Building relationships with your client does more than put you on a first name basis with the person that is going to purchase your product or service.  Building relationships creates a better customer. Building a better client isn’t an act of greed; it’s what your client wants.

Think about it, your customer is human. Humans are social creatures and they want relationships.  Why else are social rooms the most popular sites on the internet? They all provide places to meet people, share interests, and build relationships. People want to connect and don’t forget, your client is a person.

So, how does building a relationship with your customer build a better customer? A client with whom you’ve built a relationship is more willing to forgive an error, offer more honest insight into the best and worst of your product and give you feedback on how you can better serve them, get repeat business, and bring in more customers-people with whom they’ve taken the time to build a relationship.

If you have ever built a relationship you know that it takes time and nurturing. People that have taken all that time and effort to build a relationship are not going to waste it by making recommendations for something they don’t trust.

Building a relationship is building trust. When you have taken the time to listen to your customer and learn what they want you begin to earn their trust.  If you have listened and deliver what they want, then you will have their trust and a solid relationship.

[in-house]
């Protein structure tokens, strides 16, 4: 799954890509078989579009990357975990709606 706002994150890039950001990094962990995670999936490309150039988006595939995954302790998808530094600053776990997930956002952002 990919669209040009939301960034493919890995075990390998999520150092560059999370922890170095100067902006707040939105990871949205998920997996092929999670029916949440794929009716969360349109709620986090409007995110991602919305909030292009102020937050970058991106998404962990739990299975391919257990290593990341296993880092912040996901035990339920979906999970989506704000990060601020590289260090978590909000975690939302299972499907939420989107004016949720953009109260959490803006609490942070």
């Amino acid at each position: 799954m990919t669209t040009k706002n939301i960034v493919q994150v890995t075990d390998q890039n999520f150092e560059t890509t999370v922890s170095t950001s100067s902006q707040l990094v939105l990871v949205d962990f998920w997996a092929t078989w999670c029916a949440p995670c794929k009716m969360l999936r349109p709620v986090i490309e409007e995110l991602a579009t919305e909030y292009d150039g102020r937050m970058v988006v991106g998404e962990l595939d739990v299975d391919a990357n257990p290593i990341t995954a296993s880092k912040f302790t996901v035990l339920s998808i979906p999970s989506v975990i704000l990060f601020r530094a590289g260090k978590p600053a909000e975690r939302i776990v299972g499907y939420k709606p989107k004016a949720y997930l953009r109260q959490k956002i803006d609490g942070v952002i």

When you have their trust, they will return the same trust and the relationship will grow.  When there is a problem they will come to you first, because they trust that you will get it resolved.  When they want something more, i.e., new features, extra services or a repeat program; they will come to you.

Building a relationship is time consuming and shouldn’t end once your customer is out the door or off the phone.  Follow-up is required. You know how much your client is worth to you. Compare the cost of finding a new client with the cost of a card and a stamp.  A thank-you card or maybe a card for the holidays is always appreciated, but it doesn’t say you’ve gotten to know your customer.  What about a birthday card or one for their children? Birthdays are personal, children’s birthdays are magical. Everyone knows when the holidays are coming; remembering a card on those days doesn’t take much effort.  How many customers can brag and say their sales person or vendor not only sends them a card on their birthday, but also sends one to their kids? The cost of that card may not only bring your customer back, but remember how they were bragging about you? The person they bragged to may be your next customer.

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